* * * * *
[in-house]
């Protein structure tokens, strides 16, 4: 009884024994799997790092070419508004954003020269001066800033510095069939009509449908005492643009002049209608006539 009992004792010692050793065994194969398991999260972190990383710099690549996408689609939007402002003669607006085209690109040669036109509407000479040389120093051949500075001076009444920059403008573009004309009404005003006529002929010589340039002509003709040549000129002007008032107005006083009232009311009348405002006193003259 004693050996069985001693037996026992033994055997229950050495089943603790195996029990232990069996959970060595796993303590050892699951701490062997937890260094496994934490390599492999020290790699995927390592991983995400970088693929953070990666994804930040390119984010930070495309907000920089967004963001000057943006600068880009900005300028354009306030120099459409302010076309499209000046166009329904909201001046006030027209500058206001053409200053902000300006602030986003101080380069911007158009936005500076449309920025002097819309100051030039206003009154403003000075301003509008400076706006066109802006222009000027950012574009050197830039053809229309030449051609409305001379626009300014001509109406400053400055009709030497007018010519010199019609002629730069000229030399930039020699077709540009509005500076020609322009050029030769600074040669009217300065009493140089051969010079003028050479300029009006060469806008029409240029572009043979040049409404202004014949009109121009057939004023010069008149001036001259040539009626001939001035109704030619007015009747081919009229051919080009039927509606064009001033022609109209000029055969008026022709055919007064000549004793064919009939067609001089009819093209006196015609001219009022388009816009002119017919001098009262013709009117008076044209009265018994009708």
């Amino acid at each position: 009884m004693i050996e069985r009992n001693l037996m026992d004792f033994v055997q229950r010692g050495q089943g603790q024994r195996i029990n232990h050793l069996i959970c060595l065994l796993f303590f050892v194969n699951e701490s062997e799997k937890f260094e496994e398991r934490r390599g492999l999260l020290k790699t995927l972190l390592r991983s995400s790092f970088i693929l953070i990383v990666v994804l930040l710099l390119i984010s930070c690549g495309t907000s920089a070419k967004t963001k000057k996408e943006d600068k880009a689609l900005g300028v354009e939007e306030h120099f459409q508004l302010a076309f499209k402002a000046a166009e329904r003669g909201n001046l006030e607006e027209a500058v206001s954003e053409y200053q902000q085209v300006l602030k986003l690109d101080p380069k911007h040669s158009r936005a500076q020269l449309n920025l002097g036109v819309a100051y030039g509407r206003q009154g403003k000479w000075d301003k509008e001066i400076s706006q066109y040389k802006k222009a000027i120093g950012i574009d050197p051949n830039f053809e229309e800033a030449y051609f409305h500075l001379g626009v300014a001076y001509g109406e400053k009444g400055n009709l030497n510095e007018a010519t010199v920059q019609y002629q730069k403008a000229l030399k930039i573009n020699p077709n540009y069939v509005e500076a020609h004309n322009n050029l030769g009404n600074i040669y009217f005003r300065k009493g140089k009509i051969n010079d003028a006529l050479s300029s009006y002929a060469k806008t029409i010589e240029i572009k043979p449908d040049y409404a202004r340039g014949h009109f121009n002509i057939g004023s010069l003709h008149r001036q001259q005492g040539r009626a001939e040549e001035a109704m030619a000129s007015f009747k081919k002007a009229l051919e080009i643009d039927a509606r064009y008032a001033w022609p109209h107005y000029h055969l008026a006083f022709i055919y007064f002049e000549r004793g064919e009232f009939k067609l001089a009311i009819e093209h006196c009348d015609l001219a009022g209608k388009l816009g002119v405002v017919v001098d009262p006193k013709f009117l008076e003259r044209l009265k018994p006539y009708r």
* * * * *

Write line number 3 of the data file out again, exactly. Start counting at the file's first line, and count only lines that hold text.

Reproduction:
């Amino acid at each position: 009884m004693i050996e069985r009992n001693l037996m026992d004792f033994v055997q229950r010692g050495q089943g603790q024994r195996i029990n232990h050793l069996i959970c060595l065994l796993f303590f050892v194969n699951e701490s062997e799997k937890f260094e496994e398991r934490r390599g492999l999260l020290k790699t995927l972190l390592r991983s995400s790092f970088i693929l953070i990383v990666v994804l930040l710099l390119i984010s930070c690549g495309t907000s920089a070419k967004t963001k000057k996408e943006d600068k880009a689609l900005g300028v354009e939007e306030h120099f459409q508004l302010a076309f499209k402002a000046a166009e329904r003669g909201n001046l006030e607006e027209a500058v206001s954003e053409y200053q902000q085209v300006l602030k986003l690109d101080p380069k911007h040669s158009r936005a500076q020269l449309n920025l002097g036109v819309a100051y030039g509407r206003q009154g403003k000479w000075d301003k509008e001066i400076s706006q066109y040389k802006k222009a000027i120093g950012i574009d050197p051949n830039f053809e229309e800033a030449y051609f409305h500075l001379g626009v300014a001076y001509g109406e400053k009444g400055n009709l030497n510095e007018a010519t010199v920059q019609y002629q730069k403008a000229l030399k930039i573009n020699p077709n540009y069939v509005e500076a020609h004309n322009n050029l030769g009404n600074i040669y009217f005003r300065k009493g140089k009509i051969n010079d003028a006529l050479s300029s009006y002929a060469k806008t029409i010589e240029i572009k043979p449908d040049y409404a202004r340039g014949h009109f121009n002509i057939g004023s010069l003709h008149r001036q001259q005492g040539r009626a001939e040549e001035a109704m030619a000129s007015f009747k081919k002007a009229l051919e080009i643009d039927a509606r064009y008032a001033w022609p109209h107005y000029h055969l008026a006083f022709i055919y007064f002049e000549r004793g064919e009232f009939k067609l001089a009311i009819e093209h006196c009348d015609l001219a009022g209608k388009l816009g002119v405002v017919v001098d009262p006193k013709f009117l008076e003259r044209l009265k018994p006539y009708r």